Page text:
Symptoms of Stress and Anxiety
Stress and anxiety have similar symptoms which include:
Increased heart rate
- Faster breathing
- Anger, moodiness, or irritability
- Feelings of being overwhelmed
- General unhappiness
- Inability to focus
- Trouble sleeping
- Changes in appetite
- Constipation or diarrhea
- Muscle tension
- Increased sweating
In addition to the above anxiety and stress symptoms, people with anxiety may also experience:
- An irrational feeling of unease, dread, or impending doom
- Numbness or tingling sensations
- Brain fog
Can Stress or Anxiety turn into the Other?
Sometimes, stress may lead to anxiety or compound existing feelings of anxiety. However, this is not true for everyone. Some people who are stressed out (even excessively) do not develop any anxiety attack symptoms.
Anxiety is more of a chronic stress response that arises easily but does not subside as easily. When our body remains in fight or flight mode for extended periods of time, it can lead to more complex reactions like diseases and poor quality of life.
Treatment and Management
Since stress arises from external factors, tackling issues head-on can be immensely helpful. If you’re experiencing chronic stress, there are many solutions for stress relief at your disposal. Many treatment strategies to reduce and manage stress also work for anxiety relief. If you’re looking for simple ways to reduce stress and anxiety, here they are:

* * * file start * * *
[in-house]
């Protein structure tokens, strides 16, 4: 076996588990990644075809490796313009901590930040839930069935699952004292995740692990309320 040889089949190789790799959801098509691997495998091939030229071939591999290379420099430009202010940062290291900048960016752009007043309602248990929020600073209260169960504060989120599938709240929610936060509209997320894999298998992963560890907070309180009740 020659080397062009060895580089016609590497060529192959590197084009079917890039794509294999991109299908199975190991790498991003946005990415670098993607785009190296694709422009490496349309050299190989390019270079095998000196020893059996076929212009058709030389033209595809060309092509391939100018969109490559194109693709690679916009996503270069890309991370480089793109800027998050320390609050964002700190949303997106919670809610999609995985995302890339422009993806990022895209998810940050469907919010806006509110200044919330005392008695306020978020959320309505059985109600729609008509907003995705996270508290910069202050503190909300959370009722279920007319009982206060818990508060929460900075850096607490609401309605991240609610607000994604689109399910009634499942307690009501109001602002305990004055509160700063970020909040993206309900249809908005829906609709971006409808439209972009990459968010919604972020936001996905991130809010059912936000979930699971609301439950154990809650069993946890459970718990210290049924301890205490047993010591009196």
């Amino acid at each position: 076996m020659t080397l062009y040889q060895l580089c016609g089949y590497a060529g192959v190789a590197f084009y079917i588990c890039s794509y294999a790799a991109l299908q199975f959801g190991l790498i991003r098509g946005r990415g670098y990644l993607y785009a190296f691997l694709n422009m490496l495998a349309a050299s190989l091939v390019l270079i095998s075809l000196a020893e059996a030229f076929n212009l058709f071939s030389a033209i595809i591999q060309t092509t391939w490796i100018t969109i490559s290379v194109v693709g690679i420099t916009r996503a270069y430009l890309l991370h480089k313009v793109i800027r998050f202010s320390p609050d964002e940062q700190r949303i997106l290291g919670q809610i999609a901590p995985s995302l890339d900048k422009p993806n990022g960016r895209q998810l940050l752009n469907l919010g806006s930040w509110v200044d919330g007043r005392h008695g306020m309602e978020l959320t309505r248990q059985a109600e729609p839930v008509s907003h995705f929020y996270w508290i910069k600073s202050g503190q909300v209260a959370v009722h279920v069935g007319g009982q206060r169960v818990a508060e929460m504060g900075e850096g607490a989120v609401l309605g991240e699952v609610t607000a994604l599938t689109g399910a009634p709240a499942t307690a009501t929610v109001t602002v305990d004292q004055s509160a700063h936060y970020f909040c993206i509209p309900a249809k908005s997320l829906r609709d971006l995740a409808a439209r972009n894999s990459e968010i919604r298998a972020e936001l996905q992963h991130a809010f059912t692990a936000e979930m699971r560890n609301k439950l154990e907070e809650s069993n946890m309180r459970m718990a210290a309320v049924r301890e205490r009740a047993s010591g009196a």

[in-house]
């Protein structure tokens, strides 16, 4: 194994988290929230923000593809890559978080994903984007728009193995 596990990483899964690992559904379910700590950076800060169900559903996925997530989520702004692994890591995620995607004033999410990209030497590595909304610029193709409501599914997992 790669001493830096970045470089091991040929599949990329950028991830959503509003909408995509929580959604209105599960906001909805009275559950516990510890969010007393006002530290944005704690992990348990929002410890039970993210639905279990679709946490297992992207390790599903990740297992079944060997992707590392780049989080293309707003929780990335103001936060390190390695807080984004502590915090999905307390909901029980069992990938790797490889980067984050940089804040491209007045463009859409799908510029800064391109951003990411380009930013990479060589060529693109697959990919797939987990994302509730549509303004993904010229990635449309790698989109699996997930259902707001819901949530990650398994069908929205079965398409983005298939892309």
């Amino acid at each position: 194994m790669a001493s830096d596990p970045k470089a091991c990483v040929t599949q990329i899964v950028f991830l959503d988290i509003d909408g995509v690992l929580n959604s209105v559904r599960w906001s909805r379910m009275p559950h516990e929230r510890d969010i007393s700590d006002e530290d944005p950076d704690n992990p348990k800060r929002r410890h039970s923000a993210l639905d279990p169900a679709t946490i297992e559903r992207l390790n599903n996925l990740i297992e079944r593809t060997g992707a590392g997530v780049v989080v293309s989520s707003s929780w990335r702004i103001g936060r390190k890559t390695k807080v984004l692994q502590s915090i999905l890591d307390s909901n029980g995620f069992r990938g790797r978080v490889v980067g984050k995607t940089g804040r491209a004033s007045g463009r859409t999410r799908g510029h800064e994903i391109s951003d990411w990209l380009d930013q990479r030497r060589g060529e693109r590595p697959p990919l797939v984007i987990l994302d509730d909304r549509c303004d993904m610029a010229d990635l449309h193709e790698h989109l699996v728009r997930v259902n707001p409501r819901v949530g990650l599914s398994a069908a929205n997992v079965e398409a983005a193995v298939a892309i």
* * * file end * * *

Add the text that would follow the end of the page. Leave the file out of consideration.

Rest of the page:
- Regular physical activity
- A balanced diet
- Good sleep hygiene
- Breathing exercises
- Mindfulness and meditation
- Connecting with loved ones
- Setting goals and working toward them
- Consuming adaptogens
People who experience chronic stress and anxiety disorders may also benefit from seeing a licensed mental health professional. The professional may do a stress test or an anxiety test to diagnose an individual’s condition. They will then decide on a treatment plan tailored for that person that often includes talk therapy and medication.
Learning to spot the symptoms and distinguish between anxiety and stress is important. Not only will this help you minimize the effect of stress on your anxiety (and thus help keep anxiety disorders at bay), but ultimately, it will improve your quality of life.